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The Complete Humphrey Jennings: Vol. 2 — Fires Were Started [UK] Blu-ray Review

  • Aspect Ratio: 1.33:1
  • Video Codec: AVC/MPEG-4
  • Resolution: 1080p/24 (23.976Hz)
  • Audio Codec: English LPCM 2.0 Mono (48kHz/24-bit)
  • Subtitles: English HOH
  • Region: ABC (Region-Free)
  • Certification: E
  • Discs: 2  (1 x Blu-ray + 1 x DVD)
  • Run time: 138 Mins.
  • Studio: BFI
  • Blu-ray Release Date: April 23, 2012
  • RRP: £19.99

[amazon-product region=”uk” tracking_id=”bluraydefinit-21″]B007A0FWVA[/amazon-product]

Shop for more Blu-ray titles at Amazon.co.uk

Shop for more Blu-ray titles at Amazon.com

Overall
[Rating:3.5/5]
The Films
[Rating:3.5/5]
Video Quality
[Rating:3.5/5]
Audio Quality
[Rating:3.5/5]
Supplemental Materials
[Rating:3/5]

Click thumbnails for high-resolution 1920X1080p screen captures

(All TheaterByte screen captures are lightly compressed with lossy JPEG at 100% quality setting and are meant as a general representation of the content. They do not fully reveal the capabilities of the Blu-ray format)

The Films

[Rating:3.5/5]

The documentarian Humphrey Jennings is an essential filmmaker when it comes to understanding a bygone era of Britain and the everyday lives of its people. In The Complete Humphrey Jennings: Volume One, the BFI brought together some of Jennings’ classic early documentaries depicting British life. Volume Two does the same, but this time out the films are taken from 1940-41 World War II-era Britain, and they have a distinct feel of propaganda about them. So much so that it is difficult through the lens of time to take them seriously as a true depiction of wartime life or the lives of the everyman that Jennings was so fond of portraying. Still, his aesthetic as a filmmaker is unmistakable and as works of art, these films arguably have no equals when it comes to documentaries. The stark black and white imagery of soldiers off to battle, shadowy and high in contrast juxtaposes with beautiful British pastorals.

The four films featured here, The Heart of Britain, Words for Battle, Listen to Britain, Fires Were Started ,and The Silent Village, variably depict Britain transitioning from one stage of the Second World War to another, from being on the defensive to an offensive posture, and, in Words for Battle (narrated by Sir Laurence Olivier), not just kind, stirring words of patriotism for god and country, but also for the allies across the pond, America.

Video Quality

[Rating:3.5/5]

Video quality is inconsistent across this collection of films owing to the original condition of the negatives from which the transfers were made and also the original production of some of the films, which often spliced in heavily duped stock footage juxtaposed with the cleaner, more detailed originally filmed content. The end result is, as you might expect, a rather mixed bag of sometimes breathtaking black and white imagery with sharp and richly textured grain and sometimes soft, damage-plagued shots. In other words, when it’s good, it’s good, when it’s bad, it’s blah. It can’t be helped, but BFI has done their best in this AVC/MPEG-4 1080p/24 transfer to keep things looking filmic and to avoid any heavy handed noise reduction or edge enhancement, which never appears in this release.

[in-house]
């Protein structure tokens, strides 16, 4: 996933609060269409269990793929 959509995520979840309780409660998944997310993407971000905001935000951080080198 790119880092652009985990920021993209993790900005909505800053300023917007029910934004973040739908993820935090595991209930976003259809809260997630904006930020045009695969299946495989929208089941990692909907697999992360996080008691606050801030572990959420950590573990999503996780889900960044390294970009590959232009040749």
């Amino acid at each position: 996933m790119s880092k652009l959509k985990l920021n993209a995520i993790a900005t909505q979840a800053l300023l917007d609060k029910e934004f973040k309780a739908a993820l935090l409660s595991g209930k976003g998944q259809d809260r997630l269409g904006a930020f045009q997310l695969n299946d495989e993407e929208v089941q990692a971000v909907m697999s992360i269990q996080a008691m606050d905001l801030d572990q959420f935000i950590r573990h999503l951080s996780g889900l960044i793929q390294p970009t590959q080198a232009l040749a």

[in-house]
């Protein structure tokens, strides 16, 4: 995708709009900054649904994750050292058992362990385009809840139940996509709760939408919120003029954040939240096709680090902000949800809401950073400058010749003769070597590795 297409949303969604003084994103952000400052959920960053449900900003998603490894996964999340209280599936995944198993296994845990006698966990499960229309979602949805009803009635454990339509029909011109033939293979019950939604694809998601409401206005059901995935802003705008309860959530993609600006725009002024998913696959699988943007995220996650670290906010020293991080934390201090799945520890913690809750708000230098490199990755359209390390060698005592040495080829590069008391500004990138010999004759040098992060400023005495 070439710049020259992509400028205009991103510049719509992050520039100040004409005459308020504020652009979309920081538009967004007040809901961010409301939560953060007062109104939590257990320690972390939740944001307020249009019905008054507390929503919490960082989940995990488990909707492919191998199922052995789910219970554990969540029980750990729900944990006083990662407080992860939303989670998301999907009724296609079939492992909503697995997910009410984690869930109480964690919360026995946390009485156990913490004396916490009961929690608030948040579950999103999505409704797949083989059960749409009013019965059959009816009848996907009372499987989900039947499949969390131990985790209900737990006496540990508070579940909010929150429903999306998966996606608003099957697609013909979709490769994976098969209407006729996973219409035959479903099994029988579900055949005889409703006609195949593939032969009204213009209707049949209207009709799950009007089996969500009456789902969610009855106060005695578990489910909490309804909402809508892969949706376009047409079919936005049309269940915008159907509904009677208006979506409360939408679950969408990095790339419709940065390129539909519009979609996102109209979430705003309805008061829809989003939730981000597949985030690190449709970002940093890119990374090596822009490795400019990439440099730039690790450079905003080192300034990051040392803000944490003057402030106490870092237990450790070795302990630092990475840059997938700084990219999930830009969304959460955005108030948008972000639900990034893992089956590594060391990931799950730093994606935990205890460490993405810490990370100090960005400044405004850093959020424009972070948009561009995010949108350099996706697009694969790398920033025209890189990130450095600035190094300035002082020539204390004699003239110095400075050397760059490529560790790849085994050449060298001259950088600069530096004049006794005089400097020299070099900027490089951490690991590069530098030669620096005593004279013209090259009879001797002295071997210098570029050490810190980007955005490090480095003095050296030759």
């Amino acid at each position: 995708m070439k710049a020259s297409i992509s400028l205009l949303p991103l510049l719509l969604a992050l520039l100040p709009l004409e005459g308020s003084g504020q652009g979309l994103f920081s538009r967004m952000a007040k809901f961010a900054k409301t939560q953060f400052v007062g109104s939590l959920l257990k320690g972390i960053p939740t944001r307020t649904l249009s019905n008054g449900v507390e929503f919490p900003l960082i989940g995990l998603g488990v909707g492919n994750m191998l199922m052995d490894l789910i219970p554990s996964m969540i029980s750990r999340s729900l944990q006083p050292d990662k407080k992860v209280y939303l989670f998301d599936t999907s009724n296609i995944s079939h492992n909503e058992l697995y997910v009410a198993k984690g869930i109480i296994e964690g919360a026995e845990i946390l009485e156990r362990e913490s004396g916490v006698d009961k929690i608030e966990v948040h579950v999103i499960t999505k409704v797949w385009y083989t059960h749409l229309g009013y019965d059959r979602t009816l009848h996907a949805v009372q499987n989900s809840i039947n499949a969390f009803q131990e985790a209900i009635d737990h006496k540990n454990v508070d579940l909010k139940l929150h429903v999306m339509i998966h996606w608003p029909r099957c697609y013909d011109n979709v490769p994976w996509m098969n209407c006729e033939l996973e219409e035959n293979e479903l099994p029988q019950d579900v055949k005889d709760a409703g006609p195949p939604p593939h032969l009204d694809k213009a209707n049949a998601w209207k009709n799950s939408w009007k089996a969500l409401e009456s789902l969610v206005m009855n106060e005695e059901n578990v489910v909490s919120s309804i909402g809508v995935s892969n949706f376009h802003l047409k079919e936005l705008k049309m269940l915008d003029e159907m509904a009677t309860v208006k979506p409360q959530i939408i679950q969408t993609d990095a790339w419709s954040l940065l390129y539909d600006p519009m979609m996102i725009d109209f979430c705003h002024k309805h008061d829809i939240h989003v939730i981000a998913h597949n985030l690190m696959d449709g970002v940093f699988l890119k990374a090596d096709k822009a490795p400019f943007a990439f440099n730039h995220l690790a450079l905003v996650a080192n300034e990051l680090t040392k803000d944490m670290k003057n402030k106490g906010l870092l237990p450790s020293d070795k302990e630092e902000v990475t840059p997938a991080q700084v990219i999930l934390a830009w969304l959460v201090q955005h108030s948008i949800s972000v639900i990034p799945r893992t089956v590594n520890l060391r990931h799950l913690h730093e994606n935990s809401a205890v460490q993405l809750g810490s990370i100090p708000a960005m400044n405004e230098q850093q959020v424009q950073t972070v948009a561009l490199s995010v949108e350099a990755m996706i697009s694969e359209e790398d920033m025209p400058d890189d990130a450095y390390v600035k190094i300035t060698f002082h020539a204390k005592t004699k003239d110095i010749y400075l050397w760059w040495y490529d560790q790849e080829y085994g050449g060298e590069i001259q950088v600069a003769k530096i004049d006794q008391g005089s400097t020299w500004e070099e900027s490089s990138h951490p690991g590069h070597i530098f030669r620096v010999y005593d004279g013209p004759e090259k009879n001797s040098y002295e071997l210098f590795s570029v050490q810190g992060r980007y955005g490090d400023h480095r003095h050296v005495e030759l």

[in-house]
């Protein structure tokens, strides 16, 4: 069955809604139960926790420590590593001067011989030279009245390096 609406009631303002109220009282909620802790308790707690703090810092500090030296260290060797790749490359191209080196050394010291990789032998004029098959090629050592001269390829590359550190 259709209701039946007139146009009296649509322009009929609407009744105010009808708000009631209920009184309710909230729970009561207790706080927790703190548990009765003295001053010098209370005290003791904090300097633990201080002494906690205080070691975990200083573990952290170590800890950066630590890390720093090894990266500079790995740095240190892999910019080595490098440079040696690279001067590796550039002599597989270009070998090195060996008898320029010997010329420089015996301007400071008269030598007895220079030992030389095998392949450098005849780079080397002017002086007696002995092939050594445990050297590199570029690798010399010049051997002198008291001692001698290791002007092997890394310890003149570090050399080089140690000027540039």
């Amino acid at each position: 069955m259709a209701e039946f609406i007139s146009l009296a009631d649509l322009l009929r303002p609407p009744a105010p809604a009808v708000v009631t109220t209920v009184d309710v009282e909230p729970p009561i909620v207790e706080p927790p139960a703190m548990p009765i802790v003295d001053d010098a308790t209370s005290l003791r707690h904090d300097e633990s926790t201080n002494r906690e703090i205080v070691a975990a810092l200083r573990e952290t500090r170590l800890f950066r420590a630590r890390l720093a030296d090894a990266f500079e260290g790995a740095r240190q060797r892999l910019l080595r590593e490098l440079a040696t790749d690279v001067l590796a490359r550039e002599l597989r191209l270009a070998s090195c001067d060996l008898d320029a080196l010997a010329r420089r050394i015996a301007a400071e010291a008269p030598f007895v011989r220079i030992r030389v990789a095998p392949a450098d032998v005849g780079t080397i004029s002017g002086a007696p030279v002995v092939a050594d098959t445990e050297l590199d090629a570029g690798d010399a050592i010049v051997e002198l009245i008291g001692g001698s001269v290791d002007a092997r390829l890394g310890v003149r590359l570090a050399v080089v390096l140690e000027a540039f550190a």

Audio Quality

[Rating:3.5/5]

The LPCM 2.0 (48kHz/24-bit) monaural soundtracks for each film are about as good as they can be given the original sources. There are definite source issues that can be heard that manifest in hissing, pops, and crackle along with sibilant distortions in dialogue at times, but overall the sound is effective.

Supplemental Materials

[Rating:3/5]

Two alternative cuts of Jennings’ filmsare offered up to supplement this package in addition to the usual strong booklet and a standard DVD of the release.

The supplements:

  • This is England (1.37:1; 1080p/24; 00:09:53) — Alternative cut of The Heart of Britain
  • I Was a Fireman (1.37:1; 1080p/24; 01:13:52) — Jennings’ original cut of The Fires were Started
  • Booklet: 40-page illustrated booklet with essays, film notes, and biographies. This is a particularly strong booklet from the BFI and well worth sifting through to get a firm grasp on the works of Humphrey Jennings.
  • DVD

The Definitive Word

Overall:

[Rating:3.5/5]

An interesting, if somewhat patriotically slanted, view of the UK during wartime, The Complete Humphrey Jennings Volume Two still holds much richness in its imagery and language that many cinephiles and filmmakers can learn from and appreciate.

Additional Screen Captures


[amazon-product region=”uk” tracking_id=”bluraydefinit-21″]B007A0FWVA[/amazon-product]

Shop for more Blu-ray titles at Amazon.co.uk

Shop for more Blu-ray titles at Amazon.com

Overall
[Rating:3.5/5]
The Films
[Rating:3.5/5]
Video Quality
[Rating:3.5/5]
Audio Quality
[Rating:3.5/5]
Supplemental Materials
[Rating:3/5]

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